Cost effectiveness of endosonography versus surgical staging in potentially resectable lung cancer: a health economics analysis of the ASTER trial from a European perspective.
Glover, Matthew J
Tournoy, Kurt G
Annema, Jouke T
Sharples, Linda D
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Rintoul, R., Glover, M. J., Jackson, C., Hughes, V., Tournoy, K. G., Dooms, C., Annema, J. T., & et al. (2014). Cost effectiveness of endosonography versus surgical staging in potentially resectable lung cancer: a health economics analysis of the ASTER trial from a European perspective.. Thorax, 69 (7), 679-681. https://doi.org/10.1136/thoraxjnl-2013-204374
In the ASTER study, mediastinal staging was more accurate for patients randomised to combined endobronchial and endoscopic ultrasound, followed by surgical staging if endoscopy was negative, versus surgical staging alone. Here, we report survival, quality of life and cost effectiveness up to 6 months, for the UK, The Netherlands and Belgium, separately. Survival in the two arms of the study was similar. In all three countries, the endosonography strategy had slightly higher quality-adjusted life years over 6 months, and was cheaper. Therefore, based on clinical accuracy and cost effectiveness, we conclude that mediastinal staging should commence with endosonography.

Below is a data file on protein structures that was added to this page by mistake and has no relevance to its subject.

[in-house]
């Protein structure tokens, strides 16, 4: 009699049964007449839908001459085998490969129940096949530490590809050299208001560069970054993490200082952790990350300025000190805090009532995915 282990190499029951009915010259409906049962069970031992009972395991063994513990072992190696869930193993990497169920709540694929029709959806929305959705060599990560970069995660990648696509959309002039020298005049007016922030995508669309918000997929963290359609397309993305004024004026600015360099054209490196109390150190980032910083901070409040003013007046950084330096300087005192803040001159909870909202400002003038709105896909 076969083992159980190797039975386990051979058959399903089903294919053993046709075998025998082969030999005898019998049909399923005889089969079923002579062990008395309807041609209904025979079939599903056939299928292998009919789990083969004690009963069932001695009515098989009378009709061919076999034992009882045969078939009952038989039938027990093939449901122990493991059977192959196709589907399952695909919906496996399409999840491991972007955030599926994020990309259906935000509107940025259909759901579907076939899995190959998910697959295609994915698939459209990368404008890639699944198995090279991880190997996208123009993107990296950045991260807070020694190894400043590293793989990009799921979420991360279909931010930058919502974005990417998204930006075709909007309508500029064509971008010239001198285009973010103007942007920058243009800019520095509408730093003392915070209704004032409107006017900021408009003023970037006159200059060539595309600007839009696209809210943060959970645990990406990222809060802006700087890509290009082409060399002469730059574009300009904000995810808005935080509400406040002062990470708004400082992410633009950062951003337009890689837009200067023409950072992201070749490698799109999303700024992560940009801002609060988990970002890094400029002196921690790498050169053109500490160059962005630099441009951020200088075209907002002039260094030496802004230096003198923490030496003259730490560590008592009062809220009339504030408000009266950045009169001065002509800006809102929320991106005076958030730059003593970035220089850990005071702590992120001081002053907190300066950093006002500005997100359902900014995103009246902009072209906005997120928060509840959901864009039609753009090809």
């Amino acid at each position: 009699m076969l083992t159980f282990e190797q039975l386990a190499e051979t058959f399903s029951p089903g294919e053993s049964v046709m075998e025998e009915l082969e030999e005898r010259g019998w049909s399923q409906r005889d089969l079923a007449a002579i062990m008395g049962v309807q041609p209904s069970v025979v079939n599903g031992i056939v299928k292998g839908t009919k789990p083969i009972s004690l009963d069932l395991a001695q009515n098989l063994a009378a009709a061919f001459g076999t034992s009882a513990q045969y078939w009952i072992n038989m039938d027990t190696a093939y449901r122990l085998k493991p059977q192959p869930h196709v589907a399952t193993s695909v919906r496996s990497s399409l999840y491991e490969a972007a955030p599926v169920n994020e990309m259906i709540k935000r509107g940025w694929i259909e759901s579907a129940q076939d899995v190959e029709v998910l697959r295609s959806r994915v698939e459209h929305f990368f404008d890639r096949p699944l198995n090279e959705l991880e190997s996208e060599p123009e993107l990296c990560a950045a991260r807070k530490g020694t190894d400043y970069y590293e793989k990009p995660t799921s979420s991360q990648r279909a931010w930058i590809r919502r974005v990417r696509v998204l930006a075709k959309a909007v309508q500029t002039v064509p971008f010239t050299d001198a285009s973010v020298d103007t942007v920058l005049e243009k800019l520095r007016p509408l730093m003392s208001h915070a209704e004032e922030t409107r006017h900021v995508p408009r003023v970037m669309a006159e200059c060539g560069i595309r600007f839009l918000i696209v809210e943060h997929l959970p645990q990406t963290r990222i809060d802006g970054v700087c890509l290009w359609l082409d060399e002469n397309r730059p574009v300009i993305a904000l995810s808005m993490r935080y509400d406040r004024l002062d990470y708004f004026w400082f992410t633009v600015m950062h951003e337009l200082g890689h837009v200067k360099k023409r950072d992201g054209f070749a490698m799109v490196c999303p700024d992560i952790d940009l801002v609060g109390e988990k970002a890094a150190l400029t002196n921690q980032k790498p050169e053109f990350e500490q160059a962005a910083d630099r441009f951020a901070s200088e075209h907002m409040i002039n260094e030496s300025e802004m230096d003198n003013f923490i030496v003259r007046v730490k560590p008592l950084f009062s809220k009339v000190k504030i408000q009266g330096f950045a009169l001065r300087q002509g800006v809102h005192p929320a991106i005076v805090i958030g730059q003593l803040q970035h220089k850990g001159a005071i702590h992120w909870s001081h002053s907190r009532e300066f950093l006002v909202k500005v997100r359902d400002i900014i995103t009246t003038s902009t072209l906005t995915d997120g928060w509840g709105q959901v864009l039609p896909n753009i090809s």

Humans, Lung Neoplasms, Lymphatic Metastasis, Postoperative Complications, Positron-Emission Tomography, Tomography, X-Ray Computed, Endosonography, Neoplasm Staging, Pneumonectomy, Survival Rate, Bayes Theorem, Sensitivity and Specificity, Prospective Studies, Quality of Life, Cost-Benefit Analysis, Belgium, Netherlands, Female, Male, United Kingdom
External DOI: https://doi.org/10.1136/thoraxjnl-2013-204374
This record's URL: https://www.repository.cam.ac.uk/handle/1810/280206